Great Basin National Park, one of the least visited National Park in the United States, was our first stop on our trip. We researched a little bit and decided when to start our trip based on two things: one was not too early to Great Basin as the Wheeler Peak Scenic Drive might still be closed (according to the ranger who I called) but not too late that it may get too hot when we arrived at Utah as we planned to do lots of hiking there. It was already May 22nd so we didn’t bring our snowshoes for our trip (although we thought about it but ditched them to save room as GBNP might be only place we could use them.) When we arrived at Great Basin, we realized that it was a mistake as the Wheeler Peak Scenic Drive was not completely open and many trails were still covered in snow.

We attempted to hike a little bit but gave up after 50 yards due to thick snow. We migrated down to the lower elevation and was greeted with much better climate and lots of flowers and even a snake. The little hike was enjoyable before we moved on to the Lehman Caves, one of the most decorated caves in the world. The caves can only be entered via a tour, thus we joined one. Five minutes into the tour, Kadia who just became potty trained recently wanted to go so Susan had to take her out which left me carrying Bryden with the front pouch. So always remember to put a diaper on the little ones for a cave trip.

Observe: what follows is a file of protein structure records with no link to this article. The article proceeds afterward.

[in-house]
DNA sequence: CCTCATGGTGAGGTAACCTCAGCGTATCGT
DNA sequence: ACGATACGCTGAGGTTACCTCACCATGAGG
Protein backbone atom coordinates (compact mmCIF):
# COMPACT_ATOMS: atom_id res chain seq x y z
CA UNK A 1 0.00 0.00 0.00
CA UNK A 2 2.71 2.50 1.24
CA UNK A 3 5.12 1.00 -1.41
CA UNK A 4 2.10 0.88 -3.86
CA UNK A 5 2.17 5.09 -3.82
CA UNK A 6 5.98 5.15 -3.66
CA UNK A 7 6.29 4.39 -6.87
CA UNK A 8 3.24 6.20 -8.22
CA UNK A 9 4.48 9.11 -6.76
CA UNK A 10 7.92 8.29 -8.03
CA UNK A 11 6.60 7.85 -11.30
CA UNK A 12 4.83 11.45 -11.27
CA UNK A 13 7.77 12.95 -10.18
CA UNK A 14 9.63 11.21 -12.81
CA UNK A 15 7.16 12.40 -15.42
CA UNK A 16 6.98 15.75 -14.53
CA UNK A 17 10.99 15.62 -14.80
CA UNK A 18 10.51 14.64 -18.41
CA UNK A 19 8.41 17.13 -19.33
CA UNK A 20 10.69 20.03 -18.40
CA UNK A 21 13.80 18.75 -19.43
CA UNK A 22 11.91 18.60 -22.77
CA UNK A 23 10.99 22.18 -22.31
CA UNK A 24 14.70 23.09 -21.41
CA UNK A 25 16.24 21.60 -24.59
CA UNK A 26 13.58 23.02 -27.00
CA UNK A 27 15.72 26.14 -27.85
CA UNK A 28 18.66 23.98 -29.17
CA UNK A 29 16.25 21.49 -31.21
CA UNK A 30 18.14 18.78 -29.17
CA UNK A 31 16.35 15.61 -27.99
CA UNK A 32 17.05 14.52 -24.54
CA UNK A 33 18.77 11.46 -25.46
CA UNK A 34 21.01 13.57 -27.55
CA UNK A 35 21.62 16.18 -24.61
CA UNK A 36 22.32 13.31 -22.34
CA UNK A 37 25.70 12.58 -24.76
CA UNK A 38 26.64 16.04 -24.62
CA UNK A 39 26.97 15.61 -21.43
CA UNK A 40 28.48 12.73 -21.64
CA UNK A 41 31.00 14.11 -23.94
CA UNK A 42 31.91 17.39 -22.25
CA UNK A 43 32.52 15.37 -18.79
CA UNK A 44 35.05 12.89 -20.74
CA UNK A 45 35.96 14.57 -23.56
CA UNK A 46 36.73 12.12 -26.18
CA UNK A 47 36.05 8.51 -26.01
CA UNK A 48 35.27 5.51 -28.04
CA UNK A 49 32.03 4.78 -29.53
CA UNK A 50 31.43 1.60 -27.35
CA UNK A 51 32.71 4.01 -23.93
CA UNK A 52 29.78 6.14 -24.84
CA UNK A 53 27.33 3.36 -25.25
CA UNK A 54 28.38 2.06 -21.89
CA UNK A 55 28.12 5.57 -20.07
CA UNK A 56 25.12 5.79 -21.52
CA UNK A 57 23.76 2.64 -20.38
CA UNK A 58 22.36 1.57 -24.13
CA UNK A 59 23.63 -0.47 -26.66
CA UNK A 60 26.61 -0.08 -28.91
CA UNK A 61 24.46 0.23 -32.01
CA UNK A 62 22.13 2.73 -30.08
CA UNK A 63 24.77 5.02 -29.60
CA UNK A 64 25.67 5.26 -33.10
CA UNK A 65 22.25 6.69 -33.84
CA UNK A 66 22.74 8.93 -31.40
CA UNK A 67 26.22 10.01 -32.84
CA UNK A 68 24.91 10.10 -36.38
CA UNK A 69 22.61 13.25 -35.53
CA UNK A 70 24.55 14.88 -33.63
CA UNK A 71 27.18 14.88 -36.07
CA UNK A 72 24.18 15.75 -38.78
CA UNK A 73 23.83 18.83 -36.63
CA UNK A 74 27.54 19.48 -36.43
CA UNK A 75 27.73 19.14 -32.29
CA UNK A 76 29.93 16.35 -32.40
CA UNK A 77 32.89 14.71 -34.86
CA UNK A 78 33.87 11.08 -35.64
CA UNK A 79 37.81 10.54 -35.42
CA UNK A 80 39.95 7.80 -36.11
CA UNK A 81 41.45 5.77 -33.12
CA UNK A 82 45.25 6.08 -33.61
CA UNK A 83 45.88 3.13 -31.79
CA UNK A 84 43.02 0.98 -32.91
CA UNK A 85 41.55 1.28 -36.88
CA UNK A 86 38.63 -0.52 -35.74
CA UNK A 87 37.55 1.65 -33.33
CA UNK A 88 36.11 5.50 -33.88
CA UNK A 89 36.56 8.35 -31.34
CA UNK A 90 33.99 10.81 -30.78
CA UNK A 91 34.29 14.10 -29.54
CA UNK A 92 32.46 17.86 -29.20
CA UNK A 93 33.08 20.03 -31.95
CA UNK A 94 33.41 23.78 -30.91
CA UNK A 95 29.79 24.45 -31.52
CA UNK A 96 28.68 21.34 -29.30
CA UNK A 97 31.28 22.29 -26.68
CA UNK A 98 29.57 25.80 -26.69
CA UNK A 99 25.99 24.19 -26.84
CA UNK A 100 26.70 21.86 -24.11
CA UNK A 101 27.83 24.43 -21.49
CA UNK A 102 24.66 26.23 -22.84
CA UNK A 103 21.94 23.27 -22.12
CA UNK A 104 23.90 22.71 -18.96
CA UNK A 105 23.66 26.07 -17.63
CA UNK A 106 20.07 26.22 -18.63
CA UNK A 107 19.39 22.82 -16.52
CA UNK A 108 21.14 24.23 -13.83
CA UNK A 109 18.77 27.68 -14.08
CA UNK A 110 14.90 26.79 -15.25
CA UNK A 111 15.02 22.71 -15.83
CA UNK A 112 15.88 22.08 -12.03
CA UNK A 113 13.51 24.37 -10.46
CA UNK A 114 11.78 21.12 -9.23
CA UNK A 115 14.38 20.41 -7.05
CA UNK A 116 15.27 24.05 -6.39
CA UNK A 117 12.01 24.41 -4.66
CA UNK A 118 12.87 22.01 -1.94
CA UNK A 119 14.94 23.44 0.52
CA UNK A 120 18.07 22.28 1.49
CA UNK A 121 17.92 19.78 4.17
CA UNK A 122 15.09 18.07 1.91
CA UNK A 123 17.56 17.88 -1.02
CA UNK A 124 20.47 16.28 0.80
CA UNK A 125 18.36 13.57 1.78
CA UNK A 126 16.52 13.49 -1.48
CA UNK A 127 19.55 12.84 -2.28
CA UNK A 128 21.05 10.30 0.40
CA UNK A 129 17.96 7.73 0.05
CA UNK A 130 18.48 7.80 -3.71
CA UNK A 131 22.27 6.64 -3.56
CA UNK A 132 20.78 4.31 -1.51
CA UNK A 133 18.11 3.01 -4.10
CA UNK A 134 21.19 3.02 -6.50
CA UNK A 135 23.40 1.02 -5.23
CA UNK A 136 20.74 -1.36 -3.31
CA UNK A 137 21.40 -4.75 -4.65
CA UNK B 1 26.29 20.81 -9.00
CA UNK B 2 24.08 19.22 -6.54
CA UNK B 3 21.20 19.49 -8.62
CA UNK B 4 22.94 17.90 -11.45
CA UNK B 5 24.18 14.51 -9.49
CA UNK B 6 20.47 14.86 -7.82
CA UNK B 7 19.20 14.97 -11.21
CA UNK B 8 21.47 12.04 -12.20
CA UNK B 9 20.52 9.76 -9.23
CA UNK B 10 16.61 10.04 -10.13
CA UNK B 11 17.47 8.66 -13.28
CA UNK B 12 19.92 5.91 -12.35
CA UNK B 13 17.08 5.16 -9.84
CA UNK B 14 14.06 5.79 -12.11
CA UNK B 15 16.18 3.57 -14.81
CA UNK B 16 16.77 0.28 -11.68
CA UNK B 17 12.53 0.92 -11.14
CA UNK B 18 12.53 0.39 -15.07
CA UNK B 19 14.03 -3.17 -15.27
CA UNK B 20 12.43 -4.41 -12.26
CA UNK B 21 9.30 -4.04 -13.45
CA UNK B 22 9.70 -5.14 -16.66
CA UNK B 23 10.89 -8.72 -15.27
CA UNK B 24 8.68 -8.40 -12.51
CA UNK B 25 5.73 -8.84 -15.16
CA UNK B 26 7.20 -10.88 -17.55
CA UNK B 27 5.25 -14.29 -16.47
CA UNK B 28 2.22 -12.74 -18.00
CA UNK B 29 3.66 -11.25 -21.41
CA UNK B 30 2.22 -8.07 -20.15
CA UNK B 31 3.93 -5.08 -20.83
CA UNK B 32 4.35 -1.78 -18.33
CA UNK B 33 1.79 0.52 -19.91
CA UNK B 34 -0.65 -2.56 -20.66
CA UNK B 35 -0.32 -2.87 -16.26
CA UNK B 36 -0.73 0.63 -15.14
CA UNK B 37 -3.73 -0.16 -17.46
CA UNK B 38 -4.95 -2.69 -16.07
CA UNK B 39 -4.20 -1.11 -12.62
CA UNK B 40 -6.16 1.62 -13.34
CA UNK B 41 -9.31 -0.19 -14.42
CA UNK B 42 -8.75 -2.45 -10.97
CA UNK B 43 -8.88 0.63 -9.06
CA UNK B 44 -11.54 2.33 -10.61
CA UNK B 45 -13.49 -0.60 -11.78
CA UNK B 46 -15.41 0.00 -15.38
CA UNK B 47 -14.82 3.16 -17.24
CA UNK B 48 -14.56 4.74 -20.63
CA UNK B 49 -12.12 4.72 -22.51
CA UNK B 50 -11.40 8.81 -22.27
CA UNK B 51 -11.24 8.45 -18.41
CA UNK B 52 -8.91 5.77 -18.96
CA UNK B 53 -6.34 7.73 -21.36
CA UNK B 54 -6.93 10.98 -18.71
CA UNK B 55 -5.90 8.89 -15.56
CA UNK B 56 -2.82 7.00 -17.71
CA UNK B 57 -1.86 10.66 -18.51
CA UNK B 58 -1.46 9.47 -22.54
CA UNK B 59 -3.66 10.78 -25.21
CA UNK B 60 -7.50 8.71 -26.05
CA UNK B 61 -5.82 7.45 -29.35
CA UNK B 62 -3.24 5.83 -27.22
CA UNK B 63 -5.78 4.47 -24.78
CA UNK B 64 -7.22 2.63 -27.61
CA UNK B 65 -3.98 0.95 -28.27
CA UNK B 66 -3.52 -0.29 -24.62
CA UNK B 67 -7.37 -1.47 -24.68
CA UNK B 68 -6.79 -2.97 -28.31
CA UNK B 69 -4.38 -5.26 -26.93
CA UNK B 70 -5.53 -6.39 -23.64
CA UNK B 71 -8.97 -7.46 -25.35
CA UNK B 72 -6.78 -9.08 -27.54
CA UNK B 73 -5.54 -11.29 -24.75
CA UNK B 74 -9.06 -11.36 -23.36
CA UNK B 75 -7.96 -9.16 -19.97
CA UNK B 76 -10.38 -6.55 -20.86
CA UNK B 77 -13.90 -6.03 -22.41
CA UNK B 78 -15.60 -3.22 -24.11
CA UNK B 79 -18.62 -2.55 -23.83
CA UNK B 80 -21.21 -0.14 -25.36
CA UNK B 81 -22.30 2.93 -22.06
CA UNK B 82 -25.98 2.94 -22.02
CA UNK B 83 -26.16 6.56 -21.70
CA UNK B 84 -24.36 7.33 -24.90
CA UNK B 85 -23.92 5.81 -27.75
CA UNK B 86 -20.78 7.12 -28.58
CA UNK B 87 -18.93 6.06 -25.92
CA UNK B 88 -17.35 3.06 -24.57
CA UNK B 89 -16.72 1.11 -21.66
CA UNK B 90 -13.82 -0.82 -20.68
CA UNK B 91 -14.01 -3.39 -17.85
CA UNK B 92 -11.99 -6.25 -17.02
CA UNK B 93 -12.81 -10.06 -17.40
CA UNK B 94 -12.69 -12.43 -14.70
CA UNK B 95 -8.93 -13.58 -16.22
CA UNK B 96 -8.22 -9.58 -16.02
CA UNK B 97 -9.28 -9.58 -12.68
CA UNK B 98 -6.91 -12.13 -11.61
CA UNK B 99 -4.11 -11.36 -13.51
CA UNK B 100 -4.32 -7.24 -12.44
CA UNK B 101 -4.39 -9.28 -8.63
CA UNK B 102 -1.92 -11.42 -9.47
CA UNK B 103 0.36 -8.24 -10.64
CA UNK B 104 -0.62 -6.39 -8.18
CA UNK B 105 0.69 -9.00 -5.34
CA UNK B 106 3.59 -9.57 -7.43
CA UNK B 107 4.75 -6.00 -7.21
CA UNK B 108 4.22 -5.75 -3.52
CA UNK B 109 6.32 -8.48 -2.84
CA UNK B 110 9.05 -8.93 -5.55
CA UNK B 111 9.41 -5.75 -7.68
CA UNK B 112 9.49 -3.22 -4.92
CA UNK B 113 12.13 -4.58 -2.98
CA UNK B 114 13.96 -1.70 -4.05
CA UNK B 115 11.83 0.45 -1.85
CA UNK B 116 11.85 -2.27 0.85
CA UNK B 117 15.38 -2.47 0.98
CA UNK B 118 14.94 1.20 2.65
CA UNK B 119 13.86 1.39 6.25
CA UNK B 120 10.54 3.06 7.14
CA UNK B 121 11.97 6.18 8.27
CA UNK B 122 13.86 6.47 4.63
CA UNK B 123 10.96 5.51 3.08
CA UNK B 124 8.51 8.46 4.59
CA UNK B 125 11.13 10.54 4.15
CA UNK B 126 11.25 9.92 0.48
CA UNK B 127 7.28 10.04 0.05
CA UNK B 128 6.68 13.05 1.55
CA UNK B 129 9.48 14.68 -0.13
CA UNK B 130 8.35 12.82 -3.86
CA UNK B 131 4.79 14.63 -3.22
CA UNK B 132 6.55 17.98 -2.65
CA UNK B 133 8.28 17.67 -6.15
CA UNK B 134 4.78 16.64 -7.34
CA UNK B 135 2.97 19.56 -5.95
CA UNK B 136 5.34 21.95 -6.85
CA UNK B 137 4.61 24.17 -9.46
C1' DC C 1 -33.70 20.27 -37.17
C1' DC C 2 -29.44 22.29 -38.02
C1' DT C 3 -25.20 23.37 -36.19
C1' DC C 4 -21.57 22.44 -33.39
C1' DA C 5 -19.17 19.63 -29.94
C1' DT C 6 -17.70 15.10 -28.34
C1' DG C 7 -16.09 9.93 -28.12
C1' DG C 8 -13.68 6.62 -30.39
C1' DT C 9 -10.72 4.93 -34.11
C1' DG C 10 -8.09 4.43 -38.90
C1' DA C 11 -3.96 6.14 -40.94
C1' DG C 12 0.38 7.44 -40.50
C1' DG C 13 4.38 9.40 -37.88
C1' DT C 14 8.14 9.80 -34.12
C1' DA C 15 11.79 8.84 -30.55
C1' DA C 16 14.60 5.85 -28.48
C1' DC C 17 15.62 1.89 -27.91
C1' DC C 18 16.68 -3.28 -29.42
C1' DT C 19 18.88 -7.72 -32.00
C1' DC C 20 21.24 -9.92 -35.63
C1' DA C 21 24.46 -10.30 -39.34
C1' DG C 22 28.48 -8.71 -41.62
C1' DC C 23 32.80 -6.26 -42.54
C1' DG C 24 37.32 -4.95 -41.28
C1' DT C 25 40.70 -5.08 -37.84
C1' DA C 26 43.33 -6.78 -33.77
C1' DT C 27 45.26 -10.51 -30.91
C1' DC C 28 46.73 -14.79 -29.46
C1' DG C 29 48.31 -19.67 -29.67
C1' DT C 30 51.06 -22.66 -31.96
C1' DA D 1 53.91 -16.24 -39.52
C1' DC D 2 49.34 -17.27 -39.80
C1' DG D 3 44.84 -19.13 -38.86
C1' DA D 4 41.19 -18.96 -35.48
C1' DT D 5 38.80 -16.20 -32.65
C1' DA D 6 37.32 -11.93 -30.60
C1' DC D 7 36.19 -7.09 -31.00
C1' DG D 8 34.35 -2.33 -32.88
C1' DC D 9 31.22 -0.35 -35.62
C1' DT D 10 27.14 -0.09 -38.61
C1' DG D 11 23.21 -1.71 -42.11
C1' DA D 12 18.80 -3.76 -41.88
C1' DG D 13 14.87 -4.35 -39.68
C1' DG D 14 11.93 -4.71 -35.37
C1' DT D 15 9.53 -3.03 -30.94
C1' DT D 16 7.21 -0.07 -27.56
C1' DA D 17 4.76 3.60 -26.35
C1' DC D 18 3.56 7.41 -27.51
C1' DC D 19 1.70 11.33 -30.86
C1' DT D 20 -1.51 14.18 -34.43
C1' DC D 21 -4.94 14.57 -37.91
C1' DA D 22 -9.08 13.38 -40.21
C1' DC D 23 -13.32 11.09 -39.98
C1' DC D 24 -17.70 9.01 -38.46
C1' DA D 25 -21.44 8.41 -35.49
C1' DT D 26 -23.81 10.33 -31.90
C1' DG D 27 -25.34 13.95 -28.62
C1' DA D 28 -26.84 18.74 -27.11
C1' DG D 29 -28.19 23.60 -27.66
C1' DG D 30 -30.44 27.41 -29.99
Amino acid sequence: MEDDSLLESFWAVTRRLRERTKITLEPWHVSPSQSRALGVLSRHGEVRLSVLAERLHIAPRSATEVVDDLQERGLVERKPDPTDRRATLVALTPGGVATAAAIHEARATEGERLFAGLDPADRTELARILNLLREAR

The cave itself was impressive. It had a lot of stalactites, stalgmites, flowstone, popcorn, bacon and many other things I didn’t know the name. It was not big like the Mammoth caves, nor complex like Wind Caves nor unreal like Jewel Caves (other caves we visited later on during the trip) but it was beautiful with its abundant different formations everywhere; I especially like the draperies formation. I highly recommended the tour.

The last thing I remember from there was the night sky; the stars practically lit up the whole sky. There was only one other time I saw so many stars: there bound to be other intelligent beings out there.